John Steinbeck at the Movies
By: Linnea Crowther
6 years ago
Born 110 years ago today, John Steinbeck was one of the most celebrated novelists of the 20th century. His works won awards, became standards in high school and college classrooms, and have been turned into movies as enduring as the novels that inspired them. In honor of Steinbeck’s birthday, we look at three of the movies that grew from his books.
The Grapes of Wrath. The novel of the Joad family’s life during the Depression won Steinbeck both the Pulitzer Prize and the National Book Award. The 1940 movie, released just a year after the book’s publication, was no less notable. Starring Henry Fonda as Tom Joad, the ex-convict turned fighter for social justice, the movie toned town the book’s strong left-leaning politics somewhat. But the film was as massive a success as the book, earning Oscars for John Ford as best director and Jane Darwell as best supporting actress, playing Ma Joad.
East of Eden. John Steinbeck considered 1952’s East of Eden to be his greatest novel: “I think everything else I have written has been, in a sense, practice for this.” The story follows the intertwined lives of the Hamilton and Trask families through years of their life in California’s Salinas Valley, paralleling the Biblical story of Cain and Abel. The movie, released just three years after the book, starred James Dean in one of his most iconic roles. He played Cal Trask, the Cain figure of the story’s allegory. While Dean didn’t win an Oscar for his role, he was nominated – as were Elia Kazan for best director and Paul Osborn for best screenplay. Costar Jo Van Vleet, playing Cal’s mother, won the best supporting actress Oscar.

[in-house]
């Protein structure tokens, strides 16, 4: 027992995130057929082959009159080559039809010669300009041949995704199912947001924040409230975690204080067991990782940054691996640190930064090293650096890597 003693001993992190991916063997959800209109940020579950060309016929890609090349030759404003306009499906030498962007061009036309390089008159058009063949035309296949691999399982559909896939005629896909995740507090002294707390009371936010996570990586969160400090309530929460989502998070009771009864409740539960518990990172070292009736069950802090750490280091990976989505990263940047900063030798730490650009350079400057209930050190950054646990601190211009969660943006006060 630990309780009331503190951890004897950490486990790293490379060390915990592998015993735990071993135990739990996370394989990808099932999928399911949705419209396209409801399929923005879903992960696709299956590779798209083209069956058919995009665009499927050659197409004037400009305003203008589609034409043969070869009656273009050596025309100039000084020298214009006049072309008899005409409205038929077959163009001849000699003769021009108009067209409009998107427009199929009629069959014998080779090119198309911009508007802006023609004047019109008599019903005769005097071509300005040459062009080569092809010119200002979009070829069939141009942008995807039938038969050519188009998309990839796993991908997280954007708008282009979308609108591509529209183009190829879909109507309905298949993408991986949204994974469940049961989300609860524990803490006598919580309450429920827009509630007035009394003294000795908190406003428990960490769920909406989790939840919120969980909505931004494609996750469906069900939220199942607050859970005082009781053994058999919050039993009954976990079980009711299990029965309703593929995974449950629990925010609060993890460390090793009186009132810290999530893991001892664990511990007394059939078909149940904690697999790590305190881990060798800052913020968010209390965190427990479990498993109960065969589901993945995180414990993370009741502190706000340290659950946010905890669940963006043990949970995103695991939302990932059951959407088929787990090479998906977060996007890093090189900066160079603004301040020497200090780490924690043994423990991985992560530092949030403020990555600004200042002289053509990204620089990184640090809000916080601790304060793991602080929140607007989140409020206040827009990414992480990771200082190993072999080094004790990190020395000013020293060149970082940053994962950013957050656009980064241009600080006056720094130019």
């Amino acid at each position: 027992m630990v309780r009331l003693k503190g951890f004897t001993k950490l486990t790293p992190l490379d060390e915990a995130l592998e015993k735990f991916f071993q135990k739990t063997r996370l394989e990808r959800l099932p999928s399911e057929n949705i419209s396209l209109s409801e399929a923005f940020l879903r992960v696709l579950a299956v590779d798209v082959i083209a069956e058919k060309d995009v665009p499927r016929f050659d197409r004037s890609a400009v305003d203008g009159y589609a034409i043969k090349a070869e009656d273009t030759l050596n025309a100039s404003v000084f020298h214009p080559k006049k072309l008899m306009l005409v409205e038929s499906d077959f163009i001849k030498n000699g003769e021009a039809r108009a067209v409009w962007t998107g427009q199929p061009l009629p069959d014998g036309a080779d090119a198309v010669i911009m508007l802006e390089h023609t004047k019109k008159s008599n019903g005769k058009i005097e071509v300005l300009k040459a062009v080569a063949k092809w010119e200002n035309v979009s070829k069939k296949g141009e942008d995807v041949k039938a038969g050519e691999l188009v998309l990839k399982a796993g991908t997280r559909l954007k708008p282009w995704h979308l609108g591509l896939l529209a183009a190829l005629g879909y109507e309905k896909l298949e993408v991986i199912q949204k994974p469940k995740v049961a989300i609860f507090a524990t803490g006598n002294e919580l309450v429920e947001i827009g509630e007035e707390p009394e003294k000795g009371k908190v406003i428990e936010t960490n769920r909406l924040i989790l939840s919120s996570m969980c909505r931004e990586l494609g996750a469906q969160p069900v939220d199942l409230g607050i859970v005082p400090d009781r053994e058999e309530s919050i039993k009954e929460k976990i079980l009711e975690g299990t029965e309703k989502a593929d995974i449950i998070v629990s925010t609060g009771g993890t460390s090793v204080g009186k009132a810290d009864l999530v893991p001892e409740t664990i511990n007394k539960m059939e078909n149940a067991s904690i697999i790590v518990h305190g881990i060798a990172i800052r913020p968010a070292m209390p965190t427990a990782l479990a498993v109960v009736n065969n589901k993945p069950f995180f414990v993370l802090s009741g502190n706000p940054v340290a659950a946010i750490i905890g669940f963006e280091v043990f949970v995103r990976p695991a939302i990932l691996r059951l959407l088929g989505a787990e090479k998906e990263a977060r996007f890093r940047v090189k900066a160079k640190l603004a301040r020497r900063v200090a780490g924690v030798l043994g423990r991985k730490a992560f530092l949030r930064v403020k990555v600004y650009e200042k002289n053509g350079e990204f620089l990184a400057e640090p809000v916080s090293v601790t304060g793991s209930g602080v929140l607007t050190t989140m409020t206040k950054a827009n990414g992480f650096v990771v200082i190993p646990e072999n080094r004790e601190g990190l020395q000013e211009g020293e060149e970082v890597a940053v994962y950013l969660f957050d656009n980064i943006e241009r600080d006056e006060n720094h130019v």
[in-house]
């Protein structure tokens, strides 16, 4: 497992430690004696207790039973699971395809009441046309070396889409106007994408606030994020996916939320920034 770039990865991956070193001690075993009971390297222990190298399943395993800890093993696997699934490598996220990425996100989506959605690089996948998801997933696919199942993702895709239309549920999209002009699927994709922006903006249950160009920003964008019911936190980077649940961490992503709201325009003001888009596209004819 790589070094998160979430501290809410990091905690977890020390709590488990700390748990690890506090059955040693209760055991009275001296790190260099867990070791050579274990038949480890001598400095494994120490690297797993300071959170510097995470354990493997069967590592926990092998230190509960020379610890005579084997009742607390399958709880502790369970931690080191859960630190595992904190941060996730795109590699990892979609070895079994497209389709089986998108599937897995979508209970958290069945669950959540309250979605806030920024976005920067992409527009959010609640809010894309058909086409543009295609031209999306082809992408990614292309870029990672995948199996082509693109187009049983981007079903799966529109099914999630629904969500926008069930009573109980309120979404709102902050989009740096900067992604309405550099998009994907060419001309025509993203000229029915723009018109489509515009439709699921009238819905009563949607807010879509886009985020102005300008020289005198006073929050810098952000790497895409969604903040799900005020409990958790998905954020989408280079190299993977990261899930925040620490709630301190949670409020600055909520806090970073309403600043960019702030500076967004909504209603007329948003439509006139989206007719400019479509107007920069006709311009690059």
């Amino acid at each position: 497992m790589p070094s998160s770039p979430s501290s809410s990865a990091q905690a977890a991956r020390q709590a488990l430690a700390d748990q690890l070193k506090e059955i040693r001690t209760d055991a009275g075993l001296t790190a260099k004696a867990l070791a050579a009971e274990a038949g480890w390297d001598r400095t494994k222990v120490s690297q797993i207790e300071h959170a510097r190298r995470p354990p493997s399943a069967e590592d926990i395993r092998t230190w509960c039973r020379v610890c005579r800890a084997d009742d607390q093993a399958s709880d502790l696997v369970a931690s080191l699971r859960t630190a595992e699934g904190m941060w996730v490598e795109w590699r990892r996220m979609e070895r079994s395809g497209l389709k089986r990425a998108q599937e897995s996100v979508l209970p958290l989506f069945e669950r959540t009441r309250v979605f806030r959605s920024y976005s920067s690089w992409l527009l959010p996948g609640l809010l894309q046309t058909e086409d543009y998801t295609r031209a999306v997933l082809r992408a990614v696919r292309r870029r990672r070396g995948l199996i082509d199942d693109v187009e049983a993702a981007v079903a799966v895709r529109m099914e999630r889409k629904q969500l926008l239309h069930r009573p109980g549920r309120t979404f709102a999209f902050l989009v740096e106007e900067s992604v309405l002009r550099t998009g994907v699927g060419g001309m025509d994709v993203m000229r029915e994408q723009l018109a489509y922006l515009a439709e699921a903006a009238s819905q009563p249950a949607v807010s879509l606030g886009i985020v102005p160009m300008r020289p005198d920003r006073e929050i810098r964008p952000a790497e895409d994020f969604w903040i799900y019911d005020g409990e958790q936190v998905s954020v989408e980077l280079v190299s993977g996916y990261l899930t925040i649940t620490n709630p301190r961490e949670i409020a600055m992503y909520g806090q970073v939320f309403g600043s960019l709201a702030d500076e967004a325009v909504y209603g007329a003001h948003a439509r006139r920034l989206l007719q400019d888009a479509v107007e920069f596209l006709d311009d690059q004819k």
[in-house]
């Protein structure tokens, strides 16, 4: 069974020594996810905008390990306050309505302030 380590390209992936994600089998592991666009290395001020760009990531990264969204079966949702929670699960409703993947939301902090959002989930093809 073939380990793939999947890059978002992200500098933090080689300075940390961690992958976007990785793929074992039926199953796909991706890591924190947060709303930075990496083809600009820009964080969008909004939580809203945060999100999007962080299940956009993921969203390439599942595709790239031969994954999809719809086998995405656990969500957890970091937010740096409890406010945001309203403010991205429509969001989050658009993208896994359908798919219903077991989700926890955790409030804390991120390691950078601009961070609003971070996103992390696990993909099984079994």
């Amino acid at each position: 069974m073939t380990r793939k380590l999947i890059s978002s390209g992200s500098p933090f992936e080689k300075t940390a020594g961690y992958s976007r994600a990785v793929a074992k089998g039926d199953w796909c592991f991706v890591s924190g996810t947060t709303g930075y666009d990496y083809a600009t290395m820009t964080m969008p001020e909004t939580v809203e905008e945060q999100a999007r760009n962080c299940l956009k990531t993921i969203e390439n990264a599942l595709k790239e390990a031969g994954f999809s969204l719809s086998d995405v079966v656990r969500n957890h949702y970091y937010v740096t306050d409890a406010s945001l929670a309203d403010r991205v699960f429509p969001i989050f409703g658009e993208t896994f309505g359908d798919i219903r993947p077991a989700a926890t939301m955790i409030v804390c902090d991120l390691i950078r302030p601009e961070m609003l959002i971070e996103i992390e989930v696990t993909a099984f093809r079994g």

Of Mice and Men. Of all Steinbeck’s novels, Of Mice and Men may be the most enduring (although that’s an almost impossible call to make). Read by generations of schoolchildren and challenged by generations of censors for its vulgarity and themes, it has made a mark on the American literature landscape that won’t soon be erased. And it’s unsurprising that it alone among Steinbeck’s novels has seen three movie adaptations: twice for the big screen in 1939 and 1992, and once as a made-for-TV movie, in 1982. Both silver-screen adaptations are highly regarded, though only the original version received Oscar nominations: a total of four, for best picture, best sound recording, best musical score, and best original score. Burgess Meredith and Lon Chaney Jr. played George and Lennie, the migrant farm workers whose dream of settling down on their own farm was never to be realized.
Though each book – and each movie adapted from them – is firmly set in its own time period, a crystal-clear glimpse of a place and time in our history, their stories are timeless. Steinbeck deserves his place at the top of the American literature canon.